• When a reader doesn’t understand what is written, it is the writer’s fault.
        If everyone lived in a “political context” — raise your hand if you do? —
        for many years, the term might register.
        It doesn’t.

        • When a reader doesn’t understand what is written, the fault can lie with either the reader or the writer. A reader’s ignorance is not the writers fault just as much as a writer’s esoteric word choice isn’t the fault of the reader. The term has been used in political context since the 1970s, as such it has appeared in public newscasts for decades. Your ignorance of the words usage isn’t the fault of the people using the word.

        • Also, there’s these things called dictionaries and there’re available online so they’re easily accessible. If you don’t understand a word or the way in which it is used, you can look it up. There’s no use blaming others for your own ignorance.

          • The easiest way is to highlight the word in question, right- click and then select ‘Search…’. Sometimes the word definition is at the top of the search page; worst case, click on one of the online dictionary links in the search results. There’s also a dictionary.com add-on for Firefox that displays the definition in a pop-up window when the word is highlighted.

        • If everyone lived in a “political context”

          Doesn’t matter if someone lives “in a political context” you are reading an article that clearly has a political dimension. As such political terminology can be expected to be part of it. Your ignorance of that terminology is no one’s fault but your own, you can choice to resolve that ignorance by learning the terminology (easily accomplished with a single internet search) or wallow in that ignorance. you, It seems, have chosen the later.

          • a single internet search should have been a simple internet search though, as we are talking about one single world, a single simple search would do the trick 🙂

        • John H,

          Not writing this to just pile on, but in this case it jumps out at me that I don’t know what “living in a political context” means, so I didn’t know if I should raise my hand, and I don’t understand what you are talking about, and it is your fault.:)

          • DonM,
            I was quoting John Endicott, so if you care ask him or do an internet search.
            I don’t care.

          • 1) You were the writer of the post he was replying to. if he doesn’t understand what you were writing by your own words it’s your fault (“When a reader doesn’t understand what is written, it is the writer’s fault”) so don’t try pinning the blame on me.

            2) clearly you didn’t know what you were talking about since you are blaming what *you* said on someone else (perhaps, in future, you should first try thinking about what the words you are typing means). “political context” isn’t a life style (perhaps if you had “done an internet search” you would have known that before writing your nonsense) . It’s the context in which the word is being used – during political discussions IE politically. One does not “live in a political context” one *uses* a political context for their word choices.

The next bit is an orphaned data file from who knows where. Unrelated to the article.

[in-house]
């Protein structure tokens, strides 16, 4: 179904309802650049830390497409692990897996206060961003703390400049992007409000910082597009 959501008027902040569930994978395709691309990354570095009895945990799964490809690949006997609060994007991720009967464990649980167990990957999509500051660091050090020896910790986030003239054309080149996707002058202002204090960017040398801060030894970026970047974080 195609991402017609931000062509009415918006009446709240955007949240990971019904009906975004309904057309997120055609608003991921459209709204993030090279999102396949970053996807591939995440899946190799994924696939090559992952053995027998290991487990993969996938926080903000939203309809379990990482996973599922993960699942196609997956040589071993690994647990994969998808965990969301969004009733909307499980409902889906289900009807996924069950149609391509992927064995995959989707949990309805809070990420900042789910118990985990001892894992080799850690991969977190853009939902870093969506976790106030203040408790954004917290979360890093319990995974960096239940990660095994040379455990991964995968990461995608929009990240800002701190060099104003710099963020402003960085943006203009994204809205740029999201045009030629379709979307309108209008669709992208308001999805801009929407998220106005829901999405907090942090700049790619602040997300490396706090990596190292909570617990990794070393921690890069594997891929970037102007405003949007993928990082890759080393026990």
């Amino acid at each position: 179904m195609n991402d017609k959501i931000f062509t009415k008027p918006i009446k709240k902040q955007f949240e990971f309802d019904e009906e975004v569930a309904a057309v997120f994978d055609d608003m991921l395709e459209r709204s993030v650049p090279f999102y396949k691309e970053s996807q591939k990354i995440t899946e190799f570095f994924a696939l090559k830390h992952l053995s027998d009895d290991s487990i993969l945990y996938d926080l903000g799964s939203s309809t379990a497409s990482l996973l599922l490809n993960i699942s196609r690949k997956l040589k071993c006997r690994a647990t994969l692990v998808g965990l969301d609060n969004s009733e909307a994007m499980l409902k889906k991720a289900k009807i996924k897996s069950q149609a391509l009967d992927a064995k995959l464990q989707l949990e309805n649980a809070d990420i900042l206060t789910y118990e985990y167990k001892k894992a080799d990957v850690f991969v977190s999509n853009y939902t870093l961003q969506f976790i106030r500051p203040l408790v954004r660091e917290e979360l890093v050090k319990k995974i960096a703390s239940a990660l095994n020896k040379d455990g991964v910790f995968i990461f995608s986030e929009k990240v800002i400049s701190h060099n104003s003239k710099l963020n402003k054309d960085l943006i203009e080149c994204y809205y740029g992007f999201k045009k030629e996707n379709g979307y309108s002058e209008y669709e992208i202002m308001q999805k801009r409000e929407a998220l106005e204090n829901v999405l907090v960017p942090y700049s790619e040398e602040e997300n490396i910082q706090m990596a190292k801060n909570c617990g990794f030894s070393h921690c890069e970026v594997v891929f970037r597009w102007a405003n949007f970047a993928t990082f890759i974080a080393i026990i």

• John, dictionaries have long ago stopped being the arbiters of correct use of language and currently exist merely to document all words and how they are commonly used, correctly or not. This was proved beyond all doubt when the word ‘literally’ was declared by Websters that it could be used figuratively to add emphasis. “My head literally exploded!” is considered proper usage by Websters.
        A pet peeve of mine is that the recently coined word ‘factoid’ can either mean ‘a bit of knowledge widely considered to be true, while in fact not true’, (its original meaning) or it can mean a trivial fact. The problem with accepting both definitions is that it defies the latin roots of the word, fact=truth, and oid=simulation. It also means the word could stand for something that is true or something that is not true, such that nobody knows which you mean when you use it. The dictionary is not the last word in correct usage anymore.

      • John Endicott
        I don’t exactly live under a rock, but it seems to me that the use of the word “optics” is a recent manifestation, akin to the buzz words that come and go in business. It is unrelated to the traditional use of the word “optics,” and a perfectly good (better!) synonym is the word “appearance(s).” Would you say “One must avoid even the optics of a conflict of interest?” I’ll stick with “appearance” because it is unambiguous.

        • Depends on where you live and what you listen to/read, I suppose. It’s been in use politically since the 1970s here in North America (more so in Canada than the US apparently) whereas it seems to only have more recently been picked up in the UK. The earliest use that I’ve seen quoted is from the Boston Globe in 1973.

    • And, BTW, it’s not a “millennial word”. It’s been in use politically at least as far back as the 1970s.

    • Dictionaries evolve all too quickly to reflect usage. If an incorrect usage catches on, it soon becomes correct. Even pronunciation, for example 99.99% of people mispronounce “gigabyte” which should begin as “gigantic” does – “Jig’ a bite” (Doc in Back To The Future was right).

      • Giga derives directly from Greek, which has no ‘j’ sound. ‘Giant’ also derives from the same Greek word, but indirectly through Latin and French that altered its pronunciation. Just like ‘yah-shua’ in Hebrew became ‘ee-ay-sous’ (yay-sous) in Greek which became ‘Jesus’ in English.

      • Dictionaries evolve all too quickly to reflect usage. If an incorrect usage catches on, it soon becomes correct.

        welcome to the wonders of a living language.